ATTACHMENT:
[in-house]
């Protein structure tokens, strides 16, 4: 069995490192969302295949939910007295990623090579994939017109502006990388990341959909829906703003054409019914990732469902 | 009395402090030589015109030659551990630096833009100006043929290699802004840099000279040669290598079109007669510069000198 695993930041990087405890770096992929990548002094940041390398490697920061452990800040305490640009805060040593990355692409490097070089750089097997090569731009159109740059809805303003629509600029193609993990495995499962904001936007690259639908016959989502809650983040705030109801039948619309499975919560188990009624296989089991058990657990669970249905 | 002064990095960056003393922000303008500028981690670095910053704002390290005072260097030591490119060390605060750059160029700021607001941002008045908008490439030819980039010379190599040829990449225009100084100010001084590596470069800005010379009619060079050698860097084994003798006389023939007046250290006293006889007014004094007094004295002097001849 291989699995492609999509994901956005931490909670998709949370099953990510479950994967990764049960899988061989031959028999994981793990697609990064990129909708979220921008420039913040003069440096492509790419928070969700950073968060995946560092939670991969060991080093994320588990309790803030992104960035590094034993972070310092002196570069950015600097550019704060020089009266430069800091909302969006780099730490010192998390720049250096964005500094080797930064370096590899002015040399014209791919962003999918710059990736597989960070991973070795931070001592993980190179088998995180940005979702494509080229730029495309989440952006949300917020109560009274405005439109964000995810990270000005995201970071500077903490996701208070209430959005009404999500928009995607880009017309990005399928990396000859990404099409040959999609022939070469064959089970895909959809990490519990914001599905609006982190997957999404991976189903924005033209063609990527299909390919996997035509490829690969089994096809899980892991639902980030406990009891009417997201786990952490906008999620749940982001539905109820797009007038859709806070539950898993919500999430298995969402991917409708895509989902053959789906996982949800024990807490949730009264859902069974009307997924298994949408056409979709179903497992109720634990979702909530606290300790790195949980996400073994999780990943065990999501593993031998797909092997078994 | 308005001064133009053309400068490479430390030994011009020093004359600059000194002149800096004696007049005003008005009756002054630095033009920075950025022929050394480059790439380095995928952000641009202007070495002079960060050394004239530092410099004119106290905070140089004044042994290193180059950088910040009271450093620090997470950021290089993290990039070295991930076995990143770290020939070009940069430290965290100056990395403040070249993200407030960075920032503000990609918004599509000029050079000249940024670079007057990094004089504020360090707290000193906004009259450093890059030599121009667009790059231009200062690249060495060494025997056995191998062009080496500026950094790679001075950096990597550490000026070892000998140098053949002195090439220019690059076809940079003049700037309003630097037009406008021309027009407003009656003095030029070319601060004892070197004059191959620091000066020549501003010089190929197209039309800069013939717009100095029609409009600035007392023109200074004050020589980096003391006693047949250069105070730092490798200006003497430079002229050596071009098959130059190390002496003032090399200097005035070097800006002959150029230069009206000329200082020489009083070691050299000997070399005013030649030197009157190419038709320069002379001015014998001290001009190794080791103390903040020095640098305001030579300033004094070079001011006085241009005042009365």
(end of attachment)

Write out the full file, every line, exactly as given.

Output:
[in-house]
């Protein structure tokens, strides 16, 4: 069995490192969302295949939910007295990623090579994939017109502006990388990341959909829906703003054409019914990732469902 | 009395402090030589015109030659551990630096833009100006043929290699802004840099000279040669290598079109007669510069000198 695993930041990087405890770096992929990548002094940041390398490697920061452990800040305490640009805060040593990355692409490097070089750089097997090569731009159109740059809805303003629509600029193609993990495995499962904001936007690259639908016959989502809650983040705030109801039948619309499975919560188990009624296989089991058990657990669970249905 | 002064990095960056003393922000303008500028981690670095910053704002390290005072260097030591490119060390605060750059160029700021607001941002008045908008490439030819980039010379190599040829990449225009100084100010001084590596470069800005010379009619060079050698860097084994003798006389023939007046250290006293006889007014004094007094004295002097001849 291989699995492609999509994901956005931490909670998709949370099953990510479950994967990764049960899988061989031959028999994981793990697609990064990129909708979220921008420039913040003069440096492509790419928070969700950073968060995946560092939670991969060991080093994320588990309790803030992104960035590094034993972070310092002196570069950015600097550019704060020089009266430069800091909302969006780099730490010192998390720049250096964005500094080797930064370096590899002015040399014209791919962003999918710059990736597989960070991973070795931070001592993980190179088998995180940005979702494509080229730029495309989440952006949300917020109560009274405005439109964000995810990270000005995201970071500077903490996701208070209430959005009404999500928009995607880009017309990005399928990396000859990404099409040959999609022939070469064959089970895909959809990490519990914001599905609006982190997957999404991976189903924005033209063609990527299909390919996997035509490829690969089994096809899980892991639902980030406990009891009417997201786990952490906008999620749940982001539905109820797009007038859709806070539950898993919500999430298995969402991917409708895509989902053959789906996982949800024990807490949730009264859902069974009307997924298994949408056409979709179903497992109720634990979702909530606290300790790195949980996400073994999780990943065990999501593993031998797909092997078994 | 308005001064133009053309400068490479430390030994011009020093004359600059000194002149800096004696007049005003008005009756002054630095033009920075950025022929050394480059790439380095995928952000641009202007070495002079960060050394004239530092410099004119106290905070140089004044042994290193180059950088910040009271450093620090997470950021290089993290990039070295991930076995990143770290020939070009940069430290965290100056990395403040070249993200407030960075920032503000990609918004599509000029050079000249940024670079007057990094004089504020360090707290000193906004009259450093890059030599121009667009790059231009200062690249060495060494025997056995191998062009080496500026950094790679001075950096990597550490000026070892000998140098053949002195090439220019690059076809940079003049700037309003630097037009406008021309027009407003009656003095030029070319601060004892070197004059191959620091000066020549501003010089190929197209039309800069013939717009100095029609409009600035007392023109200074004050020589980096003391006693047949250069105070730092490798200006003497430079002229050596071009098959130059190390002496003032090399200097005035070097800006002959150029230069009206000329200082020489009083070691050299000997070399005013030649030197009157190419038709320069002379001015014998001290001009190794080791103390903040020095640098305001030579300033004094070079001011006085241009005042009365």